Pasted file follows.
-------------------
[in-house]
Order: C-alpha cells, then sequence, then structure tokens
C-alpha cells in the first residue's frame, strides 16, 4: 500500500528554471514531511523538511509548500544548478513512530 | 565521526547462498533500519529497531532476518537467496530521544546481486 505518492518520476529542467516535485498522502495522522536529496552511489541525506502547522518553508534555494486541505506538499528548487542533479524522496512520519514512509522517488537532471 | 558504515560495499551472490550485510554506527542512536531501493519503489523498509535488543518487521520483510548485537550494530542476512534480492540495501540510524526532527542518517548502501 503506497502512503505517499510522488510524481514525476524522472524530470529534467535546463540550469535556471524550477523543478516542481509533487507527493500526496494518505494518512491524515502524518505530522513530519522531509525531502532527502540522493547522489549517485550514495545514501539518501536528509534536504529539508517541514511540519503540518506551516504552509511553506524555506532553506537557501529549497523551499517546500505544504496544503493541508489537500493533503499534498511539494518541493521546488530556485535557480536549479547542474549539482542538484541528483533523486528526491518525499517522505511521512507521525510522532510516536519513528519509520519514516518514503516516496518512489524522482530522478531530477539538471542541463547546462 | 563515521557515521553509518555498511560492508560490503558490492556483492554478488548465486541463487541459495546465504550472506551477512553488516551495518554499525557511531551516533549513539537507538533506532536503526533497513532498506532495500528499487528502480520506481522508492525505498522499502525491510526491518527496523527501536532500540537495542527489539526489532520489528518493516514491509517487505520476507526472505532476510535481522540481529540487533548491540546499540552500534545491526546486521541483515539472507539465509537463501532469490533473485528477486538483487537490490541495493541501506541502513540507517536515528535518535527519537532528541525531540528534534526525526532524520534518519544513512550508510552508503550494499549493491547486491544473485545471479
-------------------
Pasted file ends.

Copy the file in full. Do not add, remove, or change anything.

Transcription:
[in-house]
Order: C-alpha cells, then sequence, then structure tokens
C-alpha cells in the first residue's frame, strides 16, 4: 500500500528554471514531511523538511509548500544548478513512530 | 565521526547462498533500519529497531532476518537467496530521544546481486 505518492518520476529542467516535485498522502495522522536529496552511489541525506502547522518553508534555494486541505506538499528548487542533479524522496512520519514512509522517488537532471 | 558504515560495499551472490550485510554506527542512536531501493519503489523498509535488543518487521520483510548485537550494530542476512534480492540495501540510524526532527542518517548502501 503506497502512503505517499510522488510524481514525476524522472524530470529534467535546463540550469535556471524550477523543478516542481509533487507527493500526496494518505494518512491524515502524518505530522513530519522531509525531502532527502540522493547522489549517485550514495545514501539518501536528509534536504529539508517541514511540519503540518506551516504552509511553506524555506532553506537557501529549497523551499517546500505544504496544503493541508489537500493533503499534498511539494518541493521546488530556485535557480536549479547542474549539482542538484541528483533523486528526491518525499517522505511521512507521525510522532510516536519513528519509520519514516518514503516516496518512489524522482530522478531530477539538471542541463547546462 | 563515521557515521553509518555498511560492508560490503558490492556483492554478488548465486541463487541459495546465504550472506551477512553488516551495518554499525557511531551516533549513539537507538533506532536503526533497513532498506532495500528499487528502480520506481522508492525505498522499502525491510526491518527496523527501536532500540537495542527489539526489532520489528518493516514491509517487505520476507526472505532476510535481522540481529540487533548491540546499540552500534545491526546486521541483515539472507539465509537463501532469490533473485528477486538483487537490490541495493541501506541502513540507517536515528535518535527519537532528541525531540528534534526525526532524520534518519544513512550508510552508503550494499549493491547486491544473485545471479